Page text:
Initial value problem
The nonlinear evolution of a wave over a sloping beach is theoretically and numerically challenging due to the moving boundary singularity. Yet, it is important to have a good estimate of the shoreline velocity and associated runup-rundown motion, since they are crucial for the planning of coastal flooding and of coastal structures. As explained in the previous section, Synolakis (1987) solved this problem as a boundary value problem considering canonical bathymetry. Kânoglu (2004) solved nonlinear evolution of any given wave form over a sloping beach as an initial value problem (Fig. 1). It is proposed that any initial waveform can first be represented in the transform space using the linearized form of the Carrier-Greenspan transformation for the spatial variable, then the nonlinear evolutions of these initial waveforms can be directly evaluated. Later, Kânoglu and Synolakis (2006) solved the similar problem considering a more general initial condition, i.e., initial wave with velocity.
Kânoglu (2004) considers NSW equations () with
slightly different nondimensionalization than (), i.e.,
using the reference length as a scaling parameter,
the dimensionless variables are introduced as
Using the original Carrier-Greenspan transformation--without coefficient in () and ()--it is
possible to reduce the NSW equations to the following single
second-order linear equation the same as ():
using the Riemann invariants of the hyperbolic system (Carrier and
Greenspan, 1958). The Carrier-Greenspan transformation not only
reduces the nonlinear shallow water-wave equations into a
second-order linear equation, but also fixes the instantaneous
shoreline to in the
explained previously. Furthermore, a bounded solution at the
shoreline combined with a given initial condition in terms of a wave
profile at in the -space,
implies the following solution in the transform space,
Since it is important for coastal planning, simple expressions for
shoreline runup-rundown motion and velocity are useful. Considering
the shoreline corresponds to in the -space, (4) reduces to the following equation for the
Here and represent shoreline velocity and motion, respectively. The singularity of the at the shoreline () is removed with the consideration of the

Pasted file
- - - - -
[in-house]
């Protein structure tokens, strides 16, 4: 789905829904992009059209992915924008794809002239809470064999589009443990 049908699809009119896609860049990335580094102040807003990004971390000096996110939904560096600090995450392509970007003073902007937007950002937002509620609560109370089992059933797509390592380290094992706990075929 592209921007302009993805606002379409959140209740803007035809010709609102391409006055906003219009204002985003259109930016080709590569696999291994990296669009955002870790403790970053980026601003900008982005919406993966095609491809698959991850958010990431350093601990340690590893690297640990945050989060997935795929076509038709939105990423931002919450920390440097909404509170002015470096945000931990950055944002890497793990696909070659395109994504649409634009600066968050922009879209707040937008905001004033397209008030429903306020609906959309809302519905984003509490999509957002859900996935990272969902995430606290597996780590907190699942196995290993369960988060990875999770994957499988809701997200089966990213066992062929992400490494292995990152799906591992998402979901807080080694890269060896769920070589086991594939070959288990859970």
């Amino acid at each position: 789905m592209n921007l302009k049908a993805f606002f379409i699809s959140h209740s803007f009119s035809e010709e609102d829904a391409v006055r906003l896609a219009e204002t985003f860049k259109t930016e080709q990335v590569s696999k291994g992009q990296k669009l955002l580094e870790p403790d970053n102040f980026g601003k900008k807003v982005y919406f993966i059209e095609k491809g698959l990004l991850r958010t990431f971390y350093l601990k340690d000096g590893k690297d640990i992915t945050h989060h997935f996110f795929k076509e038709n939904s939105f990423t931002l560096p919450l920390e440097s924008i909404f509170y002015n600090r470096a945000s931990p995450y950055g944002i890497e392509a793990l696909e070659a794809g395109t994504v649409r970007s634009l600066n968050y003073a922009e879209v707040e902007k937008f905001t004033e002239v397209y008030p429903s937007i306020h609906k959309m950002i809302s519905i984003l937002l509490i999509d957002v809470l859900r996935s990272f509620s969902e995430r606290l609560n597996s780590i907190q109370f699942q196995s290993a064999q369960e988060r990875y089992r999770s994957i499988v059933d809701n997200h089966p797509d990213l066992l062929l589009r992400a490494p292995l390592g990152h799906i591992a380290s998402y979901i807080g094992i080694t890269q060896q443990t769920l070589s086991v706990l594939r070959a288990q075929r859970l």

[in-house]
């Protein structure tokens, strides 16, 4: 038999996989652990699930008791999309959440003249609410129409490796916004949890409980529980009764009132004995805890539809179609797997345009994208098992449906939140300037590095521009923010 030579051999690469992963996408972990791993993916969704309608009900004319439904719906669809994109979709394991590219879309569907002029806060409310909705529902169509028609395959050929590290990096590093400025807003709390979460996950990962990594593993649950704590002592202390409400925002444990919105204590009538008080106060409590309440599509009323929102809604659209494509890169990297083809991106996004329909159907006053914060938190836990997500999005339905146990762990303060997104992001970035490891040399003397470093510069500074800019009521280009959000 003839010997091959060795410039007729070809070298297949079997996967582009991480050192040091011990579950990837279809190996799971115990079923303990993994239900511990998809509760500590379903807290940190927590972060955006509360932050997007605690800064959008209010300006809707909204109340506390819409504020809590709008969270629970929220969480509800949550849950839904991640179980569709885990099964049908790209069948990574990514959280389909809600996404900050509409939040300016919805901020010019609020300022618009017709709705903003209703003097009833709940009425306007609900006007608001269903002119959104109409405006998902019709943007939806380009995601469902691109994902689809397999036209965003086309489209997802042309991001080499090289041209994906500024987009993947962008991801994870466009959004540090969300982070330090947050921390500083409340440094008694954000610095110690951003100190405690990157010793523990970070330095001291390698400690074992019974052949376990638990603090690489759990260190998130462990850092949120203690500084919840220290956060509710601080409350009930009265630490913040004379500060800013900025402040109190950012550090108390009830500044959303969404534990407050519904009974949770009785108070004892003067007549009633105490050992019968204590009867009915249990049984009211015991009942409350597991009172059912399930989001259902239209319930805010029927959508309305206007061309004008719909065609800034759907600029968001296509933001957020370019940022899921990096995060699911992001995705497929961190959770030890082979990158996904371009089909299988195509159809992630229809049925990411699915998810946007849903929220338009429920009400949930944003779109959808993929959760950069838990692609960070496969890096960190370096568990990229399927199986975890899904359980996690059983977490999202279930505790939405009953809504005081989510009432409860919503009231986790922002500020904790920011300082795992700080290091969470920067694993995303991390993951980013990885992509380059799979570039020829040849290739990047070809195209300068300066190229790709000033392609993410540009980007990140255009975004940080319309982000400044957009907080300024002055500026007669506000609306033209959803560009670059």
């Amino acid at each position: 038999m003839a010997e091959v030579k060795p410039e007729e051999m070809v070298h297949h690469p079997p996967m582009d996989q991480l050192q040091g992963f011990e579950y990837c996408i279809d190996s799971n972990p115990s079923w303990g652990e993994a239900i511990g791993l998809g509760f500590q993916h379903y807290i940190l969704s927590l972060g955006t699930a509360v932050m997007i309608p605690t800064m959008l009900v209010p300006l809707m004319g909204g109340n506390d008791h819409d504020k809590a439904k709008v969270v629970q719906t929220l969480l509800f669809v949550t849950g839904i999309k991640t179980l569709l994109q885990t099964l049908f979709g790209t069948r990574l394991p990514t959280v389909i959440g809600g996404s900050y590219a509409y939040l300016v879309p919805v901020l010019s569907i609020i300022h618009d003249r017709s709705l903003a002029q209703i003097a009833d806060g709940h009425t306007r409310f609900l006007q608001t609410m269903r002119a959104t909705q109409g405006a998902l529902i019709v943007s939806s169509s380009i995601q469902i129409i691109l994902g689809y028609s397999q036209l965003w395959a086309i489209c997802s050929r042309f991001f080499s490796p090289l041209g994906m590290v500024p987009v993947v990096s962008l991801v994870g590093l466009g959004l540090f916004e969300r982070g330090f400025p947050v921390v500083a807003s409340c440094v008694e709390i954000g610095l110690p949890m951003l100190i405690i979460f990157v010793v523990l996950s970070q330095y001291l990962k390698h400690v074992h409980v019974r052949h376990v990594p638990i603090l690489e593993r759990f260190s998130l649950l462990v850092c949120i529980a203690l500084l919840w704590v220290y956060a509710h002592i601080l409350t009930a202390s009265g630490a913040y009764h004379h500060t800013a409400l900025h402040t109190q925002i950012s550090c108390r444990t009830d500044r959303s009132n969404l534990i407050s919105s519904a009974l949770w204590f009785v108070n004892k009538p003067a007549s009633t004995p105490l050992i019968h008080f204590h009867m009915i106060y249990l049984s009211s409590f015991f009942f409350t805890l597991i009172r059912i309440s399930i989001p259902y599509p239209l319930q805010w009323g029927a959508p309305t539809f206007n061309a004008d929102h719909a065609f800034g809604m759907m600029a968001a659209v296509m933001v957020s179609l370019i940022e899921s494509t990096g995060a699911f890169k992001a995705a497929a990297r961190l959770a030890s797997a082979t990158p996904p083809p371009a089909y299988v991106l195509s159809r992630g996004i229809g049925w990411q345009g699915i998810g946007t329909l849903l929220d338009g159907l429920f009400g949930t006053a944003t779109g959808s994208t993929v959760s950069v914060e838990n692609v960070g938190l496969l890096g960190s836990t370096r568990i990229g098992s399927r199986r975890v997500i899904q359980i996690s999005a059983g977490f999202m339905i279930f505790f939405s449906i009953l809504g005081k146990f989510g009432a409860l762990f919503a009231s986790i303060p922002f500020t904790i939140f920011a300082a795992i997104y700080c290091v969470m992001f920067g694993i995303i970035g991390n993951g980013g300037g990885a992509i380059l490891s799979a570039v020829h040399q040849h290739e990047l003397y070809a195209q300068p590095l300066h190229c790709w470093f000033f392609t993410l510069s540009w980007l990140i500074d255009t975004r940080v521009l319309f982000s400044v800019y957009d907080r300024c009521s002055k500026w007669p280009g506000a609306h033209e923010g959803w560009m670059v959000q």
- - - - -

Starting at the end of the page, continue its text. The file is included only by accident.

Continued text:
The difficulty of deriving an initial condition in the -space is overcome by simply using the linearized form of the hodograph transformation for a spatial variable in the definition of initial condition. It is proposed that any initial waveform can first be represented in the transform space using the linearized form of the Carrier-Greenspan transformation for the spatial variable (() without coefficient), then the nonlinear evolutions of these initial waveforms can be directly evaluated. Once an initial value problem is specified in the -space as , the linearized hodograph transformation is used directly to define the initial waveform in the -space, . Thus is found, and follows directly through a simple integration, as in (4). Then it becomes possible to investigate any realistic initial waveform such as Gaussian and N-wave shapes employed in Carrier et al. (2003) and the isosceles and general N-waves defined by Tadepalli and Synolakis (1994). Again, solution in the physical space can be found using the Newton-Raphson algorithm proposed by Synolakis (1987) and later used by Kânoglu (2004), as presented in (A24a, b).
The shoreline runup-rundown motion and velocity are presented for
one of the initial profiles given by Carrier et al. (2003):
Figure 2a compares the initial waveforms defined in the physical space as in (6) with the one resulting from the approximation of it, i.e., (calculated through (4)). The linearized form of the spatial variable in the definition of the initial waveforms gives satisfactory comparison. Figures 2b and 2c present the shoreline runup-rundown motion and velocity, respectively, calculated from equation (5) using the corresponding parts. It should be added that the solution presented here cannot be evaluated when the Jacobian of the transformation, , breaks down. Even though the transformation might become singular at certain points, the solution can still be obtained at other points, since local integration can be performed without prior knowledge of the dependent variables, unlike in numerical methods. This feature is discussed in detail in Synolakis (1987) and Carrier et al. (2003), and is not explained further in here.
Carrier, G.F., T.T. Wu, and H. Yeh (2003): Tsunami runup and drawdown on a sloping beach. J. Fluid Mech., 475, 79-99.
Kânoglu, U. (2004): Nonlinear evolution and runup-rundown of long waves over a sloping beach. J. Fluid Mech., 513, 363-372.
Kânoglu, U., and C. Synolakis (2006): Initial value problem
solution of nonlinear shallow water-wave equations. Phys.
Rev. Lett., 97, 148501-148504.